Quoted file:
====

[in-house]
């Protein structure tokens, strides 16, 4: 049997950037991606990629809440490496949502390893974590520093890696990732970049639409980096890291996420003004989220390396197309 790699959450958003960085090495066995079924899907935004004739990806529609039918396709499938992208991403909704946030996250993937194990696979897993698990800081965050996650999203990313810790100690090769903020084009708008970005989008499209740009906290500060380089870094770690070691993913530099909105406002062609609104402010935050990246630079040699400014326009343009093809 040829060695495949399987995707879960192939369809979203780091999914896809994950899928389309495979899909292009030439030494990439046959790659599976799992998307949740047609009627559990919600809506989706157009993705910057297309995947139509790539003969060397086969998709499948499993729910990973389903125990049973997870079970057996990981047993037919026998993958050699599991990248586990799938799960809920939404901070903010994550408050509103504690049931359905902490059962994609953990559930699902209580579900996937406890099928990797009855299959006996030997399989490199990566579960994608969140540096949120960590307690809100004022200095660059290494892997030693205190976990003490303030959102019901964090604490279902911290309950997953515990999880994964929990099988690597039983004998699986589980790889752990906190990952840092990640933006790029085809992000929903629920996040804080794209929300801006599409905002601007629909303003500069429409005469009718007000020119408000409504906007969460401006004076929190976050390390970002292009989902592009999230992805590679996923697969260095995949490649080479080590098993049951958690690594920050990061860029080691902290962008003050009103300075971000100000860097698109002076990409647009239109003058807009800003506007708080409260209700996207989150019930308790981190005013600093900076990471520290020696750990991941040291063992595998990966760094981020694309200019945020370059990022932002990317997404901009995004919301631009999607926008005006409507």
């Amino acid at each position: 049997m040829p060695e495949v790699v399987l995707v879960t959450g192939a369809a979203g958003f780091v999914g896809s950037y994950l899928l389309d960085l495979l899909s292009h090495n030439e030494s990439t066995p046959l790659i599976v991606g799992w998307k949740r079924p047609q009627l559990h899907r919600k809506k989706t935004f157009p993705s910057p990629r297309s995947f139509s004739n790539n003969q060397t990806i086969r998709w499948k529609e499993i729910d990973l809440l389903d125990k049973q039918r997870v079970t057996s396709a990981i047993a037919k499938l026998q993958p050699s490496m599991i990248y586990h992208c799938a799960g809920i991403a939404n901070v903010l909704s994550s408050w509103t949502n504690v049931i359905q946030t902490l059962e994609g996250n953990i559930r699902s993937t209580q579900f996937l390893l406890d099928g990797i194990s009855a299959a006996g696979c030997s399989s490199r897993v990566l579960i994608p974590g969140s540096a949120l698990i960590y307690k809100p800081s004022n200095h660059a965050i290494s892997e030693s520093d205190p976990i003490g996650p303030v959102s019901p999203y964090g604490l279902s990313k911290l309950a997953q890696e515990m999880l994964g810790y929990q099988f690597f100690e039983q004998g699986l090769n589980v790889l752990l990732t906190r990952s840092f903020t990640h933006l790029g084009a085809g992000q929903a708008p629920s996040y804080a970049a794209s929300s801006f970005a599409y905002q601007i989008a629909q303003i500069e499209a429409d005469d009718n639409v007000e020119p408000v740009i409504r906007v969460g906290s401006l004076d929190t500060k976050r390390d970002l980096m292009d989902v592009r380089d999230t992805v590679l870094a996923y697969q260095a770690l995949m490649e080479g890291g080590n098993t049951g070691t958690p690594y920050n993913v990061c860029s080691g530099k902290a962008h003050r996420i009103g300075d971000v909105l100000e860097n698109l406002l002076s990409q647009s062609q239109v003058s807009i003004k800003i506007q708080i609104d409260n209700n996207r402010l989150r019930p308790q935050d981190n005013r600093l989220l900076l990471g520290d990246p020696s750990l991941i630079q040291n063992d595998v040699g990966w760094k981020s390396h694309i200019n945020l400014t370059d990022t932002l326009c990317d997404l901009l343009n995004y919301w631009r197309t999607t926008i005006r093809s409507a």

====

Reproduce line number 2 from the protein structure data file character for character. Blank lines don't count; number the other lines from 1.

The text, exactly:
């Protein structure tokens, strides 16, 4: 049997950037991606990629809440490496949502390893974590520093890696990732970049639409980096890291996420003004989220390396197309 790699959450958003960085090495066995079924899907935004004739990806529609039918396709499938992208991403909704946030996250993937194990696979897993698990800081965050996650999203990313810790100690090769903020084009708008970005989008499209740009906290500060380089870094770690070691993913530099909105406002062609609104402010935050990246630079040699400014326009343009093809 040829060695495949399987995707879960192939369809979203780091999914896809994950899928389309495979899909292009030439030494990439046959790659599976799992998307949740047609009627559990919600809506989706157009993705910057297309995947139509790539003969060397086969998709499948499993729910990973389903125990049973997870079970057996990981047993037919026998993958050699599991990248586990799938799960809920939404901070903010994550408050509103504690049931359905902490059962994609953990559930699902209580579900996937406890099928990797009855299959006996030997399989490199990566579960994608969140540096949120960590307690809100004022200095660059290494892997030693205190976990003490303030959102019901964090604490279902911290309950997953515990999880994964929990099988690597039983004998699986589980790889752990906190990952840092990640933006790029085809992000929903629920996040804080794209929300801006599409905002601007629909303003500069429409005469009718007000020119408000409504906007969460401006004076929190976050390390970002292009989902592009999230992805590679996923697969260095995949490649080479080590098993049951958690690594920050990061860029080691902290962008003050009103300075971000100000860097698109002076990409647009239109003058807009800003506007708080409260209700996207989150019930308790981190005013600093900076990471520290020696750990991941040291063992595998990966760094981020694309200019945020370059990022932002990317997404901009995004919301631009999607926008005006409507």